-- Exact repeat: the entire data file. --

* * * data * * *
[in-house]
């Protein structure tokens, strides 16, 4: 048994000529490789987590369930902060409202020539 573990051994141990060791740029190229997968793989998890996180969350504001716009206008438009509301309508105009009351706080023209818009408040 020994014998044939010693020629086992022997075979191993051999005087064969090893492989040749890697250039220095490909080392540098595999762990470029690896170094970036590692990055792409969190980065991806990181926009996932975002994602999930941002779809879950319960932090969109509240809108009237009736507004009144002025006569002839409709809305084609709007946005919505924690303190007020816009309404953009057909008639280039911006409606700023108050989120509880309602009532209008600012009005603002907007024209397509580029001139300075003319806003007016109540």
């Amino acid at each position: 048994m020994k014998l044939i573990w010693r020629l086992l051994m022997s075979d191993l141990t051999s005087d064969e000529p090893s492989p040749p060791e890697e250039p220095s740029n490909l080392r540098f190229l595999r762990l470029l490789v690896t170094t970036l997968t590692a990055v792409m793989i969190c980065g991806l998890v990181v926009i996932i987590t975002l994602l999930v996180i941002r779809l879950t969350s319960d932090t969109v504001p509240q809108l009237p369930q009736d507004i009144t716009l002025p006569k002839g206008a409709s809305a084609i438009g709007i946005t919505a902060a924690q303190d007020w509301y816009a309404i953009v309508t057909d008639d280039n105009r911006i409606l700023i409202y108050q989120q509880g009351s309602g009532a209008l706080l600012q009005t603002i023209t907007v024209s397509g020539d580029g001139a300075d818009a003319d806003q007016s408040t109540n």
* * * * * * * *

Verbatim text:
[in-house]
């Protein structure tokens, strides 16, 4: 048994000529490789987590369930902060409202020539 573990051994141990060791740029190229997968793989998890996180969350504001716009206008438009509301309508105009009351706080023209818009408040 020994014998044939010693020629086992022997075979191993051999005087064969090893492989040749890697250039220095490909080392540098595999762990470029690896170094970036590692990055792409969190980065991806990181926009996932975002994602999930941002779809879950319960932090969109509240809108009237009736507004009144002025006569002839409709809305084609709007946005919505924690303190007020816009309404953009057909008639280039911006409606700023108050989120509880309602009532209008600012009005603002907007024209397509580029001139300075003319806003007016109540």
């Amino acid at each position: 048994m020994k014998l044939i573990w010693r020629l086992l051994m022997s075979d191993l141990t051999s005087d064969e000529p090893s492989p040749p060791e890697e250039p220095s740029n490909l080392r540098f190229l595999r762990l470029l490789v690896t170094t970036l997968t590692a990055v792409m793989i969190c980065g991806l998890v990181v926009i996932i987590t975002l994602l999930v996180i941002r779809l879950t969350s319960d932090t969109v504001p509240q809108l009237p369930q009736d507004i009144t716009l002025p006569k002839g206008a409709s809305a084609i438009g709007i946005t919505a902060a924690q303190d007020w509301y816009a309404i953009v309508t057909d008639d280039n105009r911006i409606l700023i409202y108050q989120q509880g009351s309602g009532a209008l706080l600012q009005t603002i023209t907007v024209s397509g020539d580029g001139a300075d818009a003319d806003q007016s408040t109540n």